Since its launch in 2010, the Apple iPad has garnered a global reputation for being among the most innovative consumer technology products. However, a new Simon Fraser University SFU) study says that reputation is equally deserved in business, especially as firms leverage the popular tablet and others like it to improve operations and boost sales or customer service.
The recent study, entitled Deciding When to Use Tablets for Business Applications, was published in the most recent issue of MIS Quarterly Executive. It is authored by SFU Beedie School of Business professor Leyland Pitt, SFU Beedie graduate student Karen Robson, and Pierre Berthon of Bentley University.
Their research argues that like many disruptive technologies, tablet computers such as the iPad are already changing the face of corporate computing, and will likely have an even greater impact in the future. Pitt and colleagues provide a set of frameworks that can be used to identify when and where a tablet computer device and its applications within can add value to an organization. It can be in areas as disparate as health care delivery, hospitality, or automobile marketing.
“Computer tablets like the iPad are probably the world’s first truly ‘personal’ computers and are already changing the face of corporate computing,” researchers say. “By being on a constant lookout for good examples of applications in a wide variety of settings, and asking questions such as ‘How would that work in our business?’ and ‘Could we do something similar in our organization?’, organizations can identify how applications on tablet devices can shorten, short-circuit and shape business processes, and thus create business value.”
The researchers maintain that in identifying possible tablet applications, organizations would be wise to learn from the successes of like-minded firms.
“Decision-makers seeking to introduce tablets into their own organizations could therefore benefit by identifying successful tablet applications in other organizations, and adapting them for their own use.”
Recommendations for using tablets in business
The researchers provide these actions that information systems organizations can take to ensure that the deployment of tablets provides business benefits:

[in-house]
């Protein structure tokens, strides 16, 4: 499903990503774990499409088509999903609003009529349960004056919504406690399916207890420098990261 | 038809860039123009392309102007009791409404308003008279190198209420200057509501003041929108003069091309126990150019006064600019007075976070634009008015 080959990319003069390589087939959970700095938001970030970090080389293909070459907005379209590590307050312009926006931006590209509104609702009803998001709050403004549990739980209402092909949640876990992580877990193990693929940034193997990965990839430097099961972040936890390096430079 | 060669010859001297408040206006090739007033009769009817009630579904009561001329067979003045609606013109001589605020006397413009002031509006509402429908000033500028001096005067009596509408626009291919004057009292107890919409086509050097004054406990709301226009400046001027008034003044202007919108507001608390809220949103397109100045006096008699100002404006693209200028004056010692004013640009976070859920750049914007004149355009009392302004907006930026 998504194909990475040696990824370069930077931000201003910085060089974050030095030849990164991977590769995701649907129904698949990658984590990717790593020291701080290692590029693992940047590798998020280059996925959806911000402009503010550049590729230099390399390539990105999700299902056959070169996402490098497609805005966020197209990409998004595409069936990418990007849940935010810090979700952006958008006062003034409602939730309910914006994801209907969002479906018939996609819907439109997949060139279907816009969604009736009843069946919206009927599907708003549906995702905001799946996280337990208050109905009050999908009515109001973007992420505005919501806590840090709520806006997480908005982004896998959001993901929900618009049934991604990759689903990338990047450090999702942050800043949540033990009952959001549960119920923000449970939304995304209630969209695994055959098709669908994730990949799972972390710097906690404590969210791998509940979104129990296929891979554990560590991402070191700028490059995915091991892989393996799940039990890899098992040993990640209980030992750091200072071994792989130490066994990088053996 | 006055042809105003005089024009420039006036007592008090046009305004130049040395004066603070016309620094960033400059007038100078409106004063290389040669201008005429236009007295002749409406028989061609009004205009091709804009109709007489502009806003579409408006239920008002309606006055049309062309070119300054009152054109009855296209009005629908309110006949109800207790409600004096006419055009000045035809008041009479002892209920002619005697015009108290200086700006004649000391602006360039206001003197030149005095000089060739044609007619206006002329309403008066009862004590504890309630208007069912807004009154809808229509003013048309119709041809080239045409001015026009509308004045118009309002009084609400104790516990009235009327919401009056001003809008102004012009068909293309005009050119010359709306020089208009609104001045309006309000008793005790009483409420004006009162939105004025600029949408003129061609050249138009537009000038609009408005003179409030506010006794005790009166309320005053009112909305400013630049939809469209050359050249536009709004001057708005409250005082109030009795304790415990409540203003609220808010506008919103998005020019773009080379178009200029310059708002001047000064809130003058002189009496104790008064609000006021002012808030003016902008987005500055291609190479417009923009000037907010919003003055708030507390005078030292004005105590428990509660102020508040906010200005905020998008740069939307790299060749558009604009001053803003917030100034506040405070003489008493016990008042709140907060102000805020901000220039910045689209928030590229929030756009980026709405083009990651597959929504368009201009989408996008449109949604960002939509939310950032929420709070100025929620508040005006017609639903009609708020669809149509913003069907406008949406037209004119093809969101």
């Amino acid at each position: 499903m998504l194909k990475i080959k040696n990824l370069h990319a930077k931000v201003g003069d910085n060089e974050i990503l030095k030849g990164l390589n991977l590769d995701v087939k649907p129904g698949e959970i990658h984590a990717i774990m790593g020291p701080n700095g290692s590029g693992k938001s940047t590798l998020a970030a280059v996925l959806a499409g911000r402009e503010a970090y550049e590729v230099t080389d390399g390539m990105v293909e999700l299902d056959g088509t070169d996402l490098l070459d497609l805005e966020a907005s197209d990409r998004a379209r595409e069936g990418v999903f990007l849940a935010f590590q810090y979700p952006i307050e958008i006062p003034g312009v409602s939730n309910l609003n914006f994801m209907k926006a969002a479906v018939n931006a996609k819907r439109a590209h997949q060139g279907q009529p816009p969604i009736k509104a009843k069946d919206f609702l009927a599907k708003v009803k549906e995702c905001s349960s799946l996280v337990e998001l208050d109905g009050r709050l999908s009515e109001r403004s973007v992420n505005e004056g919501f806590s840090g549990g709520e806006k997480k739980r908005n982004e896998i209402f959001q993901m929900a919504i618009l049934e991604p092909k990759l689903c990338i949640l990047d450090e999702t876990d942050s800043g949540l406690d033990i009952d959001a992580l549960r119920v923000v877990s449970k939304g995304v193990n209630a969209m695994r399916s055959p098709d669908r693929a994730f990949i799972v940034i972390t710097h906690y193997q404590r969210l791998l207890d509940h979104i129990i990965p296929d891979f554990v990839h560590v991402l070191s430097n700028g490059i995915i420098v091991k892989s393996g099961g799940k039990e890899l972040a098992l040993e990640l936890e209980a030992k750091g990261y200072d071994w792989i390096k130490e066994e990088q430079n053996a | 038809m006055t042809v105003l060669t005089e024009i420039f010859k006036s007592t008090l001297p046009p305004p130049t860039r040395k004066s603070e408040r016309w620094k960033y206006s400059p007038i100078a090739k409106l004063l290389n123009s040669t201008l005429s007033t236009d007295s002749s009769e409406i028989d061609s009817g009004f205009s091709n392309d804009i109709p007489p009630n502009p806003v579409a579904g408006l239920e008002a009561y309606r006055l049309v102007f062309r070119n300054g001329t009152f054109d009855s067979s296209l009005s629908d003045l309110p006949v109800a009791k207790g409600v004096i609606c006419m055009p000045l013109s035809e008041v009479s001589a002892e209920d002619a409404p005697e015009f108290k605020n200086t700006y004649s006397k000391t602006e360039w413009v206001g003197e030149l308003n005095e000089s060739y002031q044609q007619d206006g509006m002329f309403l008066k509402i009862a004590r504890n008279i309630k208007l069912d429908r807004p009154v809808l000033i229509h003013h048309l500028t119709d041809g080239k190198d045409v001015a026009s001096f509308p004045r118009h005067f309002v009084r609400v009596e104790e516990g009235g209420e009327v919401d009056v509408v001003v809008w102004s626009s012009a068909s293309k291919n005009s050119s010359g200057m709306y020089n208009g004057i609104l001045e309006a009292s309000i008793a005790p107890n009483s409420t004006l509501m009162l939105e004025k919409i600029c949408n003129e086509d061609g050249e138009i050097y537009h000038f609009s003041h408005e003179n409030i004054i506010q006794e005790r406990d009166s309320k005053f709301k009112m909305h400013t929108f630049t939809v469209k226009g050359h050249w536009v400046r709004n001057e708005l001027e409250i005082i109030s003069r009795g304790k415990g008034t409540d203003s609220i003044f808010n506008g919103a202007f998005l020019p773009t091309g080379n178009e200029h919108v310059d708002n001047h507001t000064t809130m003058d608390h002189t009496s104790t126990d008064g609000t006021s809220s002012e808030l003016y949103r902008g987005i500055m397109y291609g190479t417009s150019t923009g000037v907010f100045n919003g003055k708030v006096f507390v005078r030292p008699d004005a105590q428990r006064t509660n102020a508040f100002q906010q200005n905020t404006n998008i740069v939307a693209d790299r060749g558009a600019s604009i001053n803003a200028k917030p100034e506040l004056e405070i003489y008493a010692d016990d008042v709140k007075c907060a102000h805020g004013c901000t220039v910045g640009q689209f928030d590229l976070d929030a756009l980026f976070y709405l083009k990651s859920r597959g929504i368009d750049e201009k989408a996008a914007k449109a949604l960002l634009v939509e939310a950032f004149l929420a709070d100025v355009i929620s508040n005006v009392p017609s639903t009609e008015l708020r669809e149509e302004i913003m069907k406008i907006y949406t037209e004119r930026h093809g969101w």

· Regularly scan relevant media for effective, creative use of tablets in a range of business settings, including some websites they have found particularly useful: Engadget, CultofMac, Mashable, Wired, AppleInsider, TechCruch, and MacWorld.
· Consider the inscriptive (input) and informative (output) functions of information systems, and the interaction between them, to envision how tablets might enable these activities to be performed more effectively.
Explore opportunities of moving applications that are purely isolative into the contextive and contextual space to provide customers with superior service and improve the productivity of employees.
· Compare the three C-abilities (configure-ability, consume-ability and context-ability) of tablets versus other mobile devices, recognizing that even small changes in the technological capabilities of these devices may require changes in how organizations think about using these devices.
· Envision the needs of customers and employees using relevant strategic or business process models. For example, the application that permits boarding passes sent to smartphones for air travelers was developed by understanding that travelers might not have access to a printer to print a boarding pass prior check-in.
· Envision employees accessing the organization’s information systems via mobile devices.